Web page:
Replication of DNA Damage Sites by Bypass Polymerases
Reactive electrophilic oxygen species, the byproducts of aerobic respiration, can damage DNA, contributing to mutagenesis and carcinogenesis. These events are accelerated under conditions of oxidative stress, such as during inhalation or exposure to cigarette smoke. We are undertaking crystallographic studies on the most prevalent oxidative damage lesions, namely 8-oxoguanine, the stable ring-opened 5-guanidino-4-nitroimidazole adduct, and the bulky fused spiroiminodihydantoin adduct, positioned at template-primer junctions, as part of preinsertion and postinsertion binary and ternary (with incoming nucleoside triphosphate) complexes, with the thermophilic Dpo4 bypass polymerase.
Our efforts should elucidate the geometric fit, alignment, and register for individual oxidative-damage lesions of varying size and shape positioned in the active site of Dpo4, should determine the specific interactions and pairings of the lesion site with complementary and non-cognate incoming nucleoside triphosphates, and should identify key residues and alignments for facilitating the divalent cation-mediated nucleotidyl transfer reaction. The proposed studies should provide structural insights into how bypass is modulated by lesion architecture and base-sequence context, and provide explanations for the distribution of point mutations relative to frame-shift deletions.
This research involves a long-term collaboration on the structure and processing of DNA lesions with the Nicholas Geacintov and Suse Broyde laboratories at New York University and the John Essigmann laboratory at MIT.
Our laboratory has contributed to the following reviews on bypass polymerases:
Broyde, S., Wang, L., Rechkoblit, O., Geacintov, N. E. & Patel, D. J. (2008). Lesion processing by replicative versus bypass polymerases. Trends Biochem. Scis. 33, 209-219. [PubMed Abstract]
Broyde, S., Wang, L., Zhang, L., Rechkoblit, O., Geacintov, N. E. & Patel, D. J. (2008). DNA adduct structure-function relationships: comparing solution with polymerase structure. Chem. Res. Toxicol. 21, 45-52. [PubMed Abstract]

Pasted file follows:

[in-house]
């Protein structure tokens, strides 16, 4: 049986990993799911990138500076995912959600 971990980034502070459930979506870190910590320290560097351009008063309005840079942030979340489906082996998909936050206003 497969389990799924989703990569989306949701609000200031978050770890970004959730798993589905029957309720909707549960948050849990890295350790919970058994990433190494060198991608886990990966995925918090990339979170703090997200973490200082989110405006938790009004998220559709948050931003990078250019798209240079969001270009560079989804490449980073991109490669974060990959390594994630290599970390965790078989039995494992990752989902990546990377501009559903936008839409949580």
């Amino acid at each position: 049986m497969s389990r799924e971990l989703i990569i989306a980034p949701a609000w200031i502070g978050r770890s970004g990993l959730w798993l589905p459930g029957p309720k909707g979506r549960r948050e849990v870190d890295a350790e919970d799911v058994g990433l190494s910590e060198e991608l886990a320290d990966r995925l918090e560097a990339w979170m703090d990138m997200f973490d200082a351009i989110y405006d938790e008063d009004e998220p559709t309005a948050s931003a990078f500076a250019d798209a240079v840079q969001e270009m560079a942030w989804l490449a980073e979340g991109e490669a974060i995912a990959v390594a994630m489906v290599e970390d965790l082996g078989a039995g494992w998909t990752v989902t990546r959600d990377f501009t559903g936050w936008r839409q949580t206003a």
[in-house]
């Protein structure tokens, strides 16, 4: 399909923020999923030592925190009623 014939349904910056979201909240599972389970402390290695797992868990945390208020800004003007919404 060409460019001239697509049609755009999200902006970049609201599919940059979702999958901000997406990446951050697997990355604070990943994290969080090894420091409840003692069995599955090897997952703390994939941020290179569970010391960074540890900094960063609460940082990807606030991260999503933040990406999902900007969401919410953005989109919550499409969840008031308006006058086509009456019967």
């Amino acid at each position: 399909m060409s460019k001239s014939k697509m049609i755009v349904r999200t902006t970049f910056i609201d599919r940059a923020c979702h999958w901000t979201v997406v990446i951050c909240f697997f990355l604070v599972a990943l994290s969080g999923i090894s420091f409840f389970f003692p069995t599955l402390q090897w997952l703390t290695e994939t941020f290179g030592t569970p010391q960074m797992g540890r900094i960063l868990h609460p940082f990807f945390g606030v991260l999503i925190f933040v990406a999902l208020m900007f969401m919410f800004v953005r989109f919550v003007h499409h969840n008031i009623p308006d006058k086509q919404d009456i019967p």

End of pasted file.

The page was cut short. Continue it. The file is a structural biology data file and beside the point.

7,8-dihydro-8-oxoguanine (oxoG), the predominant lesion formed following oxidative damage of DNA, is processed differently by high-fidelity and Y-family lesion bypass polymerases. While high-fidelity polymerases extend predominantly from an A base opposite an oxoG, the Y-family polymerases Dpo4 and human pol eta preferentially extend from the oxoG·C base pair. We have determined crystal structures of extension Dpo4 ternary complexes with oxoG opposite C, A, G, or T and the next correct nascent base pair. We demonstrate that neither template backbone nor the architecture of the Dpo4 active site is perturbed by either the oxoG(anti)·C or the oxoG·A pairs; however, the latter manifest conformational heterogeneity, adopting both oxoG(syn)·A(anti) and a novel oxoG(anti)·A(syn) alignment; Arg332 from the little finger domain governs the anti-syn equilibrium of the oxoG residue. The anti-syn equilibrium of the oxoG residue, in turn, triggers the syn-anti equilibrium of partner base A, and, thus, reduces extension from the dynamically flexible 3'-terminal primer base A. Because of structural and functional homologies between Dpo4 and pol eta, such a dynamic screening mechanism might also be utilized for proof reading by pol eta during error-free bypass of oxoG and, in general, by Dpo4 and pol eta to regulate error-free versus error-prone nucleotide incorporation for other lesions.
Rechoblit, O., Malinina, L., Cheng, Y., Geacintov, N. E., Broyde, S. & Patel, D. J. (2009). Impact of conformational heterogeneity of oxoG lesion and its pairing partners on bypass fidelity by Y family polymerases. Structure 17, 633-634. [PubMed Abstract]
Binding and Incorporation Steps
We have already solved the structures of both binary and ternary complexes that have provided detailed insights into dCTP-binding and dCTP-incorporation steps, and in the longer term, elongation steps. These structures have provided insights into the translocation mechanics of the bypass polymerase during a complete cycle of nucleotide incorporation. Specifically, during non-covalent dCTP insertion opposite oxoG the little finger domain-DNA phosphate contacts translocate by one nucleotide step, while the thumb domain contacts with DNA phosphates remain fixed. By contrast during the nucleotidyl transfer reaction that covalently incorporates C opposite oxoG, the thumb domain-phosphate contacts are translocated by one nucleotide step, while the little finger contacts with phosphate groups remain fixed. These stepwise conformational transitions accompanying nucleoside triphosphate binding and covalent nucleobase incorporation during a full replication cycle of Dpo4-catalyzed bypass of the oxoG lesion are distinct from the translocation events in replicative polymerases.
Rechkoblit, O., Malinina, L., Cheng, Y., Kuryavyi, V., Broyde, S., Geacintov, N. & Patel, D. J. (2006). Stepwise translocation of Dpo4 polymerase during error-free bypass of oxoG lesion. PLoS Biology 4, 25-42. [PubMed Abstract]